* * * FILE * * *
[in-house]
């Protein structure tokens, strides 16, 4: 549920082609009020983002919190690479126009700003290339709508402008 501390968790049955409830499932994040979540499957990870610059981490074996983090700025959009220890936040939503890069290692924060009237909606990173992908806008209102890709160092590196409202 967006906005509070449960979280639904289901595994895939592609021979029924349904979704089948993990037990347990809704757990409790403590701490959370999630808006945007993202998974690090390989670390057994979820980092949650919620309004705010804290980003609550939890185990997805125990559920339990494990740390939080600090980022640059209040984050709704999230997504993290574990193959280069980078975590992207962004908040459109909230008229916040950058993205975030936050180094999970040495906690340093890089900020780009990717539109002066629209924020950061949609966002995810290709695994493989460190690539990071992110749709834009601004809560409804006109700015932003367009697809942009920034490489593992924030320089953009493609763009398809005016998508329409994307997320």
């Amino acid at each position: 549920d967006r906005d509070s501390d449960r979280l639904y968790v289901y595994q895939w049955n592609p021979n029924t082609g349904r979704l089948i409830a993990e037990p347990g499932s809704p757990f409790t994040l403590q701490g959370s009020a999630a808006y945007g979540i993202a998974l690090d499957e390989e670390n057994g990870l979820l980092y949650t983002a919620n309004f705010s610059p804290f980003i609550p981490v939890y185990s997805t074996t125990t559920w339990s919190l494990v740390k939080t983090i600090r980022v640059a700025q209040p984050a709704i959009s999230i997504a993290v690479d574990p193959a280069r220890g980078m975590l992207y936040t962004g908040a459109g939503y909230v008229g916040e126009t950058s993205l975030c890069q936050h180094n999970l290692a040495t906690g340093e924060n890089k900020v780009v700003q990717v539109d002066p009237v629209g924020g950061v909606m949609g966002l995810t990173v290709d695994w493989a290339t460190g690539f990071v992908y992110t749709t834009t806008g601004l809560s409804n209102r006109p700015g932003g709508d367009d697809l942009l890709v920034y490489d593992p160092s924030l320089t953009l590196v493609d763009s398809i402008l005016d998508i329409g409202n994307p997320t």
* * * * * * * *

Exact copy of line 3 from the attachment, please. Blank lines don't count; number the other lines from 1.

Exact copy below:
């Amino acid at each position: 549920d967006r906005d509070s501390d449960r979280l639904y968790v289901y595994q895939w049955n592609p021979n029924t082609g349904r979704l089948i409830a993990e037990p347990g499932s809704p757990f409790t994040l403590q701490g959370s009020a999630a808006y945007g979540i993202a998974l690090d499957e390989e670390n057994g990870l979820l980092y949650t983002a919620n309004f705010s610059p804290f980003i609550p981490v939890y185990s997805t074996t125990t559920w339990s919190l494990v740390k939080t983090i600090r980022v640059a700025q209040p984050a709704i959009s999230i997504a993290v690479d574990p193959a280069r220890g980078m975590l992207y936040t962004g908040a459109g939503y909230v008229g916040e126009t950058s993205l975030c890069q936050h180094n999970l290692a040495t906690g340093e924060n890089k900020v780009v700003q990717v539109d002066p009237v629209g924020g950061v909606m949609g966002l995810t990173v290709d695994w493989a290339t460190g690539f990071v992908y992110t749709t834009t806008g601004l809560s409804n209102r006109p700015g932003g709508d367009d697809l942009l890709v920034y490489d593992p160092s924030l320089t953009l590196v493609d763009s398809i402008l005016d998508i329409g409202n994307p997320t």